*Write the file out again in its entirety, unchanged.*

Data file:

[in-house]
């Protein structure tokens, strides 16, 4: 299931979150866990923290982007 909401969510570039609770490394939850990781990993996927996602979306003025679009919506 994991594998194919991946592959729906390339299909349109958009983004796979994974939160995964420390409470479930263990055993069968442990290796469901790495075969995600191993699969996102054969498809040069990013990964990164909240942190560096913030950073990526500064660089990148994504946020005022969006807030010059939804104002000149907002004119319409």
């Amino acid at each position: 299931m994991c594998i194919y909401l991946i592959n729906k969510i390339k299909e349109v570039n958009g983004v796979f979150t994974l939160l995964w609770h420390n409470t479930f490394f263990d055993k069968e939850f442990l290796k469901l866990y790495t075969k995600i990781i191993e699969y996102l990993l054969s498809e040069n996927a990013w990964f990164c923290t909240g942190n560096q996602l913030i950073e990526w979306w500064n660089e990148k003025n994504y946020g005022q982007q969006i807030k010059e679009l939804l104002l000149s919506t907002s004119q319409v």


[in-house]
């Protein structure tokens, strides 16, 4: 299931979150866990923290982007 909401969510570039609770490394939850990781990993996927996602979306003025679009919506 994991594998194919991946592959729906390339299909349109958009983004796979994974939160995964420390409470479930263990055993069968442990290796469901790495075969995600191993699969996102054969498809040069990013990964990164909240942190560096913030950073990526500064660089990148994504946020005022969006807030010059939804104002000149907002004119319409």
């Amino acid at each position: 299931m994991c594998i194919y909401l991946i592959n729906k969510i390339k299909e349109v570039n958009g983004v796979f979150t994974l939160l995964w609770h420390n409470t479930f490394f263990d055993k069968e939850f442990l290796k469901l866990y790495t075969k995600i990781i191993e699969y996102l990993l054969s498809e040069n996927a990013w990964f990164c923290t909240g942190n560096q996602l913030i950073e990526w979306w500064n660089e990148k003025n994504y946020g005022q982007q969006i807030k010059e679009l939804l104002l000149s919506t907002s004119q319409v």